Films of weighty themes he might not deliver, yet Django Unchained is absolutely not without merit (in a number of ways, it’s his strongest and most focused outing since Jackie Brown). The real trump card of Tarantino has always been his ability to construct dialogue-driven scenes with pleasantries on the outside undercut with hidden agendas on the inside, often building towards a violent crescendo. Django Unchained maintains this, with the events at Candyland being particularly central to QT’s most enduring virtue.  The performances are also excellent, with Samuel L. Jackson possibly walking away with the entire film thanks to his alarmingly unhinged self-hating African American – offering something both heinous and hilarious in equal measure.

Tarantino’s direction for the majority of the running is largely self-contained, reluctant to be overwhelmed by the undisciplined tropes that he so often dabbles in (direct genre-referencing, crude title chapters and captions, choices in music and when they are cued etc). It’s just a pity then that the good work assembled in the first hundred minutes (approximately) is eclipsed by the failings in the films closing thirty odd (the turning point arrives in what can only be described as ‘the handshake’), resulting a jarring narrative which misses its natural moment to tie things up and an overall feeling of deflation – inviting the criticisms of his previous outings to be wheeled out and reinvigorated for debate all over again. People have argued that the final fifth is necessary for Django to fully realise both the title and his enslaved beginnings, yet even that doesn’t justify the awkwardness of poor pacing and the obligatory “NO QUENTIN!” moment of casting himself. It’s bad enough watching talentless directors getting another chance to redefine their craft, to witness a gifted one squander his continuously for the past decade remains infuriating. Here’s hoping that when the time comes to pen his follow-up, Tarantino has the wisdom to echo King’s ideology and emancipate himself from his retribution obsession.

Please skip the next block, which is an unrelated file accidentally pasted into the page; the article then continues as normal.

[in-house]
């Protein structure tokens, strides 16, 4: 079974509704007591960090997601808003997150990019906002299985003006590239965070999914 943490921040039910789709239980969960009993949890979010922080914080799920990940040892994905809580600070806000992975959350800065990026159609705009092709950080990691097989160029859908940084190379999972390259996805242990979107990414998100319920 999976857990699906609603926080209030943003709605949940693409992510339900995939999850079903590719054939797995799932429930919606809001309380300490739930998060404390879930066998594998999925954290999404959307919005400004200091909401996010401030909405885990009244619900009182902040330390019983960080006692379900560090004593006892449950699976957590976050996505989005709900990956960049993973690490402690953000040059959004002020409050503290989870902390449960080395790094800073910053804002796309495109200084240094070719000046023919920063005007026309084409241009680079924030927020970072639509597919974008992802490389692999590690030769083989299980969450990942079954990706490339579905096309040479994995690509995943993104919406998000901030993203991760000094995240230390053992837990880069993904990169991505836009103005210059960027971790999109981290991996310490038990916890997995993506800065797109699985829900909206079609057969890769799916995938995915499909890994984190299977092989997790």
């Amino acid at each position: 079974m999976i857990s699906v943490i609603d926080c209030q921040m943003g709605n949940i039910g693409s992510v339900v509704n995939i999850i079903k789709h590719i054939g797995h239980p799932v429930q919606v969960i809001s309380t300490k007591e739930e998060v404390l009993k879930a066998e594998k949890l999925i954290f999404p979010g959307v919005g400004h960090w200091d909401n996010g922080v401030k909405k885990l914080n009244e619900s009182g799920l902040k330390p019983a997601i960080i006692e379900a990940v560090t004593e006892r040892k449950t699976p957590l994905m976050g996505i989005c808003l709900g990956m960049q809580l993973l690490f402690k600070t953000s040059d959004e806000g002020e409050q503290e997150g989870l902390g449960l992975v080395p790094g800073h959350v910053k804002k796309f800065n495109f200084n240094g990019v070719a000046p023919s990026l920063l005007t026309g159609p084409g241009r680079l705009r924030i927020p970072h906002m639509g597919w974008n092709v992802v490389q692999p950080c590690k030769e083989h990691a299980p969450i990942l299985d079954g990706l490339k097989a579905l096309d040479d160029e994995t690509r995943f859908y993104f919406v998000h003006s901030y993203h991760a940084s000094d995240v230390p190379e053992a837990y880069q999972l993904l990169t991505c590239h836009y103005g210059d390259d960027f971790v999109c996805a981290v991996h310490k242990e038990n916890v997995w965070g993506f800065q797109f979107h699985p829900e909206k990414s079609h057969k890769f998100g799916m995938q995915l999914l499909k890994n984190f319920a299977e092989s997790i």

• Euan

    ‘Nobody can give you freedom. Nobody can give you equality or justice or anything. If you’re a man, you take it. I am for violence if non-violence means we continue postponing a solution to the American black man’s problem just to avoid violence.’ – Malcolm X.

    I very much disagree with you that the film trivialises slavery. For example, I think the juxtaposition between the ‘real’ violence inflicted on slaves at various points and the blood splatter violence inflicted by Django and King highlights the horrors of slavery. Also the slackjawed yokels shocked by the sight of ‘a n_ on a horse’ makes you consider how far (or otherwise) black people have come in America. (Consider what some in Texas, Mississippi etc think 150 years later about their black president?) The role of Samuel L Jackson’s character makes you think about the relationships between slaves and slaveowners and the different reasons why the institution of slavery was able to endure for as long as it did (‘Why don’t they just kill us?’).